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Clean, safe drinking water is important for good health. The EPA sets quality and safety standards for drinking water. Learn more about these standards and how you can be sure your water is safe.
Ferret out the facts on this condition that most commonly develops during the early teen years.
As the school years go by, the backpacks get heavier. Follow these tips to make sure your student packs safely.
Dark chocolate, fiber-rich foods, and coffee: All may help you live a healthier life when paired with a nutritious diet.
Picnics and barbecues and pottering in the garden are some of the delights of summer. For some people, though, these pleasant pastimes are ruined by a fear of bees and wasps and other things that sting. Should you worry? Find out by taking this true-false quiz.
Your target heart rate is the range at which sustained physical activity - running, cycling, swimming laps, or any other aerobic exercise - is considered safe and effective.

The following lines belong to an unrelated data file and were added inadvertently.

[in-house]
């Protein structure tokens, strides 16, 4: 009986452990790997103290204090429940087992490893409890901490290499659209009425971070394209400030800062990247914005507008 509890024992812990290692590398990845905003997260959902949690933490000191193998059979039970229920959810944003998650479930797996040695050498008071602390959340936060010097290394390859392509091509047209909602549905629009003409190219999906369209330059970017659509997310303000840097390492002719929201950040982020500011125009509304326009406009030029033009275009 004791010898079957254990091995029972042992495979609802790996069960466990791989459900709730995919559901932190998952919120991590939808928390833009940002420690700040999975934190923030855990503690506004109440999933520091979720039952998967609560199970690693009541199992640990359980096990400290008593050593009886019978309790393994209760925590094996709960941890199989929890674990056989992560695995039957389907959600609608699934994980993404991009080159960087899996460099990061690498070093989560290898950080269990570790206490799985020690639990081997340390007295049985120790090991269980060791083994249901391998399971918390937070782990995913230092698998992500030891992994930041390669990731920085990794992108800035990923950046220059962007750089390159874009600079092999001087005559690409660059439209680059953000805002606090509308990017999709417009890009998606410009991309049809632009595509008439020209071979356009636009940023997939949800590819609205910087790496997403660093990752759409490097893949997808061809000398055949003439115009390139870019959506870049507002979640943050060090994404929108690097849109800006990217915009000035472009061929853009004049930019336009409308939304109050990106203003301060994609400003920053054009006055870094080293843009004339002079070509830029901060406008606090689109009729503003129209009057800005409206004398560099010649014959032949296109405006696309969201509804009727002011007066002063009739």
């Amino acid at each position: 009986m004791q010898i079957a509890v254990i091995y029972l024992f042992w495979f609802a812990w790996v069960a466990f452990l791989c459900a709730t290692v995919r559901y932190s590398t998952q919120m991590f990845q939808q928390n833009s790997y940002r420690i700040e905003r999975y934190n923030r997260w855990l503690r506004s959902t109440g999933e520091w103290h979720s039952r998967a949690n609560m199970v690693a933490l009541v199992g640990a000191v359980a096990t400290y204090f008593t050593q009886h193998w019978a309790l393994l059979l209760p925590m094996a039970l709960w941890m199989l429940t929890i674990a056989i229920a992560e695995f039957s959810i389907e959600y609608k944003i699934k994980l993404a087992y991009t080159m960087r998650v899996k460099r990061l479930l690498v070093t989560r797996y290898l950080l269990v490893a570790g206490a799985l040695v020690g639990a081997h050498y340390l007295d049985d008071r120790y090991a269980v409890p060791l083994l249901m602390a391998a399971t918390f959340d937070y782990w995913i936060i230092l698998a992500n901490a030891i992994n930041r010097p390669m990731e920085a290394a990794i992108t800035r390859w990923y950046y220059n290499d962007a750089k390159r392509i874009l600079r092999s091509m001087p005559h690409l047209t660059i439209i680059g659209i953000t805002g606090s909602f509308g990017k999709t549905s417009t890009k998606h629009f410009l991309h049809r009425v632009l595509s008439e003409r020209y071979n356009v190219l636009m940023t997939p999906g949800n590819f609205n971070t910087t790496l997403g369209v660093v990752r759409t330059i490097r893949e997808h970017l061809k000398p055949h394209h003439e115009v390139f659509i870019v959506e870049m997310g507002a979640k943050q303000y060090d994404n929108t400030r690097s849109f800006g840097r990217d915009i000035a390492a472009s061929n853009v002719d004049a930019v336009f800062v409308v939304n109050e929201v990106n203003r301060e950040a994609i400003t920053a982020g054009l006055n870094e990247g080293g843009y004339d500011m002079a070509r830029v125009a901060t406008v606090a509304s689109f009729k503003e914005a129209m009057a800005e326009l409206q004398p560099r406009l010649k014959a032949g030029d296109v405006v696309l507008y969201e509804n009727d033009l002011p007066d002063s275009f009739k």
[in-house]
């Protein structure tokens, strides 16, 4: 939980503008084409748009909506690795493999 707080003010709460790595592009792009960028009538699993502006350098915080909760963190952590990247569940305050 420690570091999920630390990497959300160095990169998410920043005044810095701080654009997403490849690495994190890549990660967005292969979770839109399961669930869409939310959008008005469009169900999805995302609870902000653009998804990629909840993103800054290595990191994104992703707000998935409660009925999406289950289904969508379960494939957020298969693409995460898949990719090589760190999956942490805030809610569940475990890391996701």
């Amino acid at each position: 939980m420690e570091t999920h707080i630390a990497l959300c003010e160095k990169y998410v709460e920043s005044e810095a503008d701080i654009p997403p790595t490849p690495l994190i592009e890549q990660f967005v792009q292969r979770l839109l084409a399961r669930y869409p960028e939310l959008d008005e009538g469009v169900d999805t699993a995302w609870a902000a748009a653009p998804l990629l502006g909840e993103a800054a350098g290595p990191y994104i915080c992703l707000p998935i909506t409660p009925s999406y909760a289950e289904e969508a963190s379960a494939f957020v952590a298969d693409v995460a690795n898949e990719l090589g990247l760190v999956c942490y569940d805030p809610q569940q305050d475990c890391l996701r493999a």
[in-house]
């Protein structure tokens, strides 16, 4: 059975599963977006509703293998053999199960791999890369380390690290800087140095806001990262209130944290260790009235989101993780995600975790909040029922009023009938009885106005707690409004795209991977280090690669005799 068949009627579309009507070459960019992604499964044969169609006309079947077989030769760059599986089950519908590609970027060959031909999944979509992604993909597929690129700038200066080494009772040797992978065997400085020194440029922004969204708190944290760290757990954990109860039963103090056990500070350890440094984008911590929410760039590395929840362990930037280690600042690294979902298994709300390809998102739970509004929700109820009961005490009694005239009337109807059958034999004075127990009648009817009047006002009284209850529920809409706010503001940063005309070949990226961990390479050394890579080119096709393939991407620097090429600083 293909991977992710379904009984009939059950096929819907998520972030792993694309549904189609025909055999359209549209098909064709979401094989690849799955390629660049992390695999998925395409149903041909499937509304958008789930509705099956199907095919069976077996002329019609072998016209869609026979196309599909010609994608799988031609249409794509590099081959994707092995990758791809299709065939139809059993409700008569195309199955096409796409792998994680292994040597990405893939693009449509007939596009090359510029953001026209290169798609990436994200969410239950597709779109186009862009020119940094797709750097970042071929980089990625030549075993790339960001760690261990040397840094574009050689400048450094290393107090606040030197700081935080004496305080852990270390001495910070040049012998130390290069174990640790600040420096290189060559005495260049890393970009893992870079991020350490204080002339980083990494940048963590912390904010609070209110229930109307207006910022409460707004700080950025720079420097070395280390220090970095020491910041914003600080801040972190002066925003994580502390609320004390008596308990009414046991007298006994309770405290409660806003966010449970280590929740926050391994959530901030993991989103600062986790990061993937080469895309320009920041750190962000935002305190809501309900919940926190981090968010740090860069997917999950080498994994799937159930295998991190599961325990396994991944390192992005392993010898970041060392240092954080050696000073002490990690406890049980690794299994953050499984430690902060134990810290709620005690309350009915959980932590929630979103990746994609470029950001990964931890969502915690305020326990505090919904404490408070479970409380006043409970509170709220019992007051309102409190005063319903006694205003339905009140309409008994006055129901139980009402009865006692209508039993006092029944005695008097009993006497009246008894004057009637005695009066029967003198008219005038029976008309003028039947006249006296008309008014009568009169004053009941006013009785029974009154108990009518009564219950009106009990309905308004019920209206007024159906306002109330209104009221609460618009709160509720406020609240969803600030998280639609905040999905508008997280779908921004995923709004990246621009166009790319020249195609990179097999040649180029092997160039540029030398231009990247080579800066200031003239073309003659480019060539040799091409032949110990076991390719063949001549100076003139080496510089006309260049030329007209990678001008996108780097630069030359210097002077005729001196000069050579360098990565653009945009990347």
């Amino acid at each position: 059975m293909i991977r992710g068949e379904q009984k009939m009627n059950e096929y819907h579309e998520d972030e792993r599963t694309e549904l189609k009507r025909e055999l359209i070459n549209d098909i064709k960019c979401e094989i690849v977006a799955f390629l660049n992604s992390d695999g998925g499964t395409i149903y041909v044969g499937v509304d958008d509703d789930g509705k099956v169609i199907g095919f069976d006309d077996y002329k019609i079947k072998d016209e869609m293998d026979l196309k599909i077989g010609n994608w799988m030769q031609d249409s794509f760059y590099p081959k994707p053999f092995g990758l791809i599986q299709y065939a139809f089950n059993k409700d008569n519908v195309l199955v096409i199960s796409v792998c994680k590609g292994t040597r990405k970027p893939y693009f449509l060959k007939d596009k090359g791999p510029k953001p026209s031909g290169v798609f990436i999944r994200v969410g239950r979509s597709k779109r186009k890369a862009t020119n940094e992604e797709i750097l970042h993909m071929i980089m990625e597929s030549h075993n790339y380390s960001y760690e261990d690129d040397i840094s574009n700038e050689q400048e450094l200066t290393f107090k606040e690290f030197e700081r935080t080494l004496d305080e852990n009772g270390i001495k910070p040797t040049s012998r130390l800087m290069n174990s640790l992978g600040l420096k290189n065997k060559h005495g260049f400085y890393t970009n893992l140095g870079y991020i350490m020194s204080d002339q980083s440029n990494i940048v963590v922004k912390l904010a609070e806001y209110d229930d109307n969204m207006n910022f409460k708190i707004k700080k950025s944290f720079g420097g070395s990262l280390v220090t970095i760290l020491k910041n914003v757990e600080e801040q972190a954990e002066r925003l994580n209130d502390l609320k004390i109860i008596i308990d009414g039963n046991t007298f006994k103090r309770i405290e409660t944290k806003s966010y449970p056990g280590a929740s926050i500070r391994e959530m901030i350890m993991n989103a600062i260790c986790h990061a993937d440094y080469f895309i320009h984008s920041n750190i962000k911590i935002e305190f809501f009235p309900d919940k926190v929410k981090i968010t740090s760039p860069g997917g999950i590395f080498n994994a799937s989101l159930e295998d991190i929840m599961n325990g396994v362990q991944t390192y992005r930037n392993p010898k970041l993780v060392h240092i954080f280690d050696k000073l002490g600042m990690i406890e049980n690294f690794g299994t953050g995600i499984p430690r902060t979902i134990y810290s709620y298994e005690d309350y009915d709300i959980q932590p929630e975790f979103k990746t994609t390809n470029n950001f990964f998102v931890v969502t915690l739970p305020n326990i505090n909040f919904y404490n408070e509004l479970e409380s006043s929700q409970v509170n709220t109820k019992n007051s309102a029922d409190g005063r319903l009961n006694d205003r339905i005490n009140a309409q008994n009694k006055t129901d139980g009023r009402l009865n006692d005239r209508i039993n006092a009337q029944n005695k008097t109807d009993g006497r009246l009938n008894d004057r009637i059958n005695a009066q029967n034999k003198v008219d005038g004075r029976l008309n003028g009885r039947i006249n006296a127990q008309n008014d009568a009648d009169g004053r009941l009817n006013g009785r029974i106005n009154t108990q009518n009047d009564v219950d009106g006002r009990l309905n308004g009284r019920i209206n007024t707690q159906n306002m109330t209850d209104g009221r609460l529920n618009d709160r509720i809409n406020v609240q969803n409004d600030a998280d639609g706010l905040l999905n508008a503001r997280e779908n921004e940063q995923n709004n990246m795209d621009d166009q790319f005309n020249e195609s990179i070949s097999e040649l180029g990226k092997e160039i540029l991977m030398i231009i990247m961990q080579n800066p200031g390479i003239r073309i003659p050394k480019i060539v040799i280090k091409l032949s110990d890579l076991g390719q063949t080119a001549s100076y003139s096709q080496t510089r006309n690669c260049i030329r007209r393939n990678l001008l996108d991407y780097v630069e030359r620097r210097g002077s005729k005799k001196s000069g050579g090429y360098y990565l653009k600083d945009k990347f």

The questions in this assessment ask about risk factors—conditions that may put you at risk for developing type 2 diabetes. The American Diabetes Association (ADA) states that the more risk factors you have, the more likely you are to develop diabetes.
Pre-diabetes means your blood sugar level is above normal but not high enough for a diagnosis of diabetes. Pre-diabetes increases the risk for developing diabetes, heart disease, and stroke. The good news is, with healthy lifestyle changes, you can prevent or delay the onset of type 2 diabetes. Take action; watch this video to find out more about what you can do.
Plastic surgery is becoming more popular, with the most common procedure now breast augmentation, or enlargement. Contrary to what you may think, women with breast implants aren't immune to breast cancer.